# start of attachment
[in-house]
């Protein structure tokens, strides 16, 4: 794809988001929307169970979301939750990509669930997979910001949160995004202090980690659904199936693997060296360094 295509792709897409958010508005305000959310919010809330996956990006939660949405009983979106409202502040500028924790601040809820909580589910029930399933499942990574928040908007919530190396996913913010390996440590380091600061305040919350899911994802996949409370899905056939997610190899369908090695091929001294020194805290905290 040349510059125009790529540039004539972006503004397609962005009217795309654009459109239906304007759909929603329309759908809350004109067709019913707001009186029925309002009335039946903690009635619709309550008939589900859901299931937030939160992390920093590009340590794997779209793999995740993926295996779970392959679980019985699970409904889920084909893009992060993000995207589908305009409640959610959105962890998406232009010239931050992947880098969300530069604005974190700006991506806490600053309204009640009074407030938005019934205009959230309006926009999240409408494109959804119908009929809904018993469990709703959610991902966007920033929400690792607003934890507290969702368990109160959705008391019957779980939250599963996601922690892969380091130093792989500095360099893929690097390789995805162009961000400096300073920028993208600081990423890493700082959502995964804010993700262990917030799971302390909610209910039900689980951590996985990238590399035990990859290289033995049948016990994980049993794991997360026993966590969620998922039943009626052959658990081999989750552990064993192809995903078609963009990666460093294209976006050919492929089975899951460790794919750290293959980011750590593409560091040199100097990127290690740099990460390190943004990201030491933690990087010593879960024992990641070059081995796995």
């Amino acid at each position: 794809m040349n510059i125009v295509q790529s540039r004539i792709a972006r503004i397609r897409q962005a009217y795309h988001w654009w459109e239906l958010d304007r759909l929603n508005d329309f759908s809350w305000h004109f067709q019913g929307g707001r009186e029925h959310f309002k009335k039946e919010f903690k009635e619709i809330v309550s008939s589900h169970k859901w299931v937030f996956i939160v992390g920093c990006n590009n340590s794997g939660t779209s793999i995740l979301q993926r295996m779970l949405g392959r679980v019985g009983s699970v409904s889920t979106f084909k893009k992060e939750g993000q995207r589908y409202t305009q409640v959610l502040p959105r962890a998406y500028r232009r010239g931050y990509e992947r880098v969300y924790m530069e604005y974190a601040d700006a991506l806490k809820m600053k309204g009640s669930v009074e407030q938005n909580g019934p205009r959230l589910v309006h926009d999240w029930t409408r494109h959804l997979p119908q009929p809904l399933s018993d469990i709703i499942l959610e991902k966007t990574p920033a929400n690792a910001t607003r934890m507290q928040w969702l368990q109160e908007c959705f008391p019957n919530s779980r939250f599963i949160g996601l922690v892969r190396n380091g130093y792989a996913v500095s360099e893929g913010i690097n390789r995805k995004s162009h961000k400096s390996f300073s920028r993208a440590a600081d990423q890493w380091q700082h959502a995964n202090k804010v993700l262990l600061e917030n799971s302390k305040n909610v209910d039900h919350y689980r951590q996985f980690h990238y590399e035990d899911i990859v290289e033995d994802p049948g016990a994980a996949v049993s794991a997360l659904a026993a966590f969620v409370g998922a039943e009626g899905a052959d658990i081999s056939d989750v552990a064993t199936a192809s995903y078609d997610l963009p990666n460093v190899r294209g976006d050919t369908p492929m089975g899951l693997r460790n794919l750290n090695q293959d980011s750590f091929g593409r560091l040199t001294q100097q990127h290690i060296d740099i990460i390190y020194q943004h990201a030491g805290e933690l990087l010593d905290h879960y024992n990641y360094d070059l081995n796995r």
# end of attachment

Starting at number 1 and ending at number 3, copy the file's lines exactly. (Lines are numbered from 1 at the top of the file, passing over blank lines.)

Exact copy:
[in-house]
């Protein structure tokens, strides 16, 4: 794809988001929307169970979301939750990509669930997979910001949160995004202090980690659904199936693997060296360094 295509792709897409958010508005305000959310919010809330996956990006939660949405009983979106409202502040500028924790601040809820909580589910029930399933499942990574928040908007919530190396996913913010390996440590380091600061305040919350899911994802996949409370899905056939997610190899369908090695091929001294020194805290905290 040349510059125009790529540039004539972006503004397609962005009217795309654009459109239906304007759909929603329309759908809350004109067709019913707001009186029925309002009335039946903690009635619709309550008939589900859901299931937030939160992390920093590009340590794997779209793999995740993926295996779970392959679980019985699970409904889920084909893009992060993000995207589908305009409640959610959105962890998406232009010239931050992947880098969300530069604005974190700006991506806490600053309204009640009074407030938005019934205009959230309006926009999240409408494109959804119908009929809904018993469990709703959610991902966007920033929400690792607003934890507290969702368990109160959705008391019957779980939250599963996601922690892969380091130093792989500095360099893929690097390789995805162009961000400096300073920028993208600081990423890493700082959502995964804010993700262990917030799971302390909610209910039900689980951590996985990238590399035990990859290289033995049948016990994980049993794991997360026993966590969620998922039943009626052959658990081999989750552990064993192809995903078609963009990666460093294209976006050919492929089975899951460790794919750290293959980011750590593409560091040199100097990127290690740099990460390190943004990201030491933690990087010593879960024992990641070059081995796995």
């Amino acid at each position: 794809m040349n510059i125009v295509q790529s540039r004539i792709a972006r503004i397609r897409q962005a009217y795309h988001w654009w459109e239906l958010d304007r759909l929603n508005d329309f759908s809350w305000h004109f067709q019913g929307g707001r009186e029925h959310f309002k009335k039946e919010f903690k009635e619709i809330v309550s008939s589900h169970k859901w299931v937030f996956i939160v992390g920093c990006n590009n340590s794997g939660t779209s793999i995740l979301q993926r295996m779970l949405g392959r679980v019985g009983s699970v409904s889920t979106f084909k893009k992060e939750g993000q995207r589908y409202t305009q409640v959610l502040p959105r962890a998406y500028r232009r010239g931050y990509e992947r880098v969300y924790m530069e604005y974190a601040d700006a991506l806490k809820m600053k309204g009640s669930v009074e407030q938005n909580g019934p205009r959230l589910v309006h926009d999240w029930t409408r494109h959804l997979p119908q009929p809904l399933s018993d469990i709703i499942l959610e991902k966007t990574p920033a929400n690792a910001t607003r934890m507290q928040w969702l368990q109160e908007c959705f008391p019957n919530s779980r939250f599963i949160g996601l922690v892969r190396n380091g130093y792989a996913v500095s360099e893929g913010i690097n390789r995805k995004s162009h961000k400096s390996f300073s920028r993208a440590a600081d990423q890493w380091q700082h959502a995964n202090k804010v993700l262990l600061e917030n799971s302390k305040n909610v209910d039900h919350y689980r951590q996985f980690h990238y590399e035990d899911i990859v290289e033995d994802p049948g016990a994980a996949v049993s794991a997360l659904a026993a966590f969620v409370g998922a039943e009626g899905a052959d658990i081999s056939d989750v552990a064993t199936a192809s995903y078609d997610l963009p990666n460093v190899r294209g976006d050919t369908p492929m089975g899951l693997r460790n794919l750290n090695q293959d980011s750590f091929g593409r560091l040199t001294q100097q990127h290690i060296d740099i990460i390190y020194q943004h990201a030491g805290e933690l990087l010593d905290h879960y024992n990641y360094d070059l081995n796995r």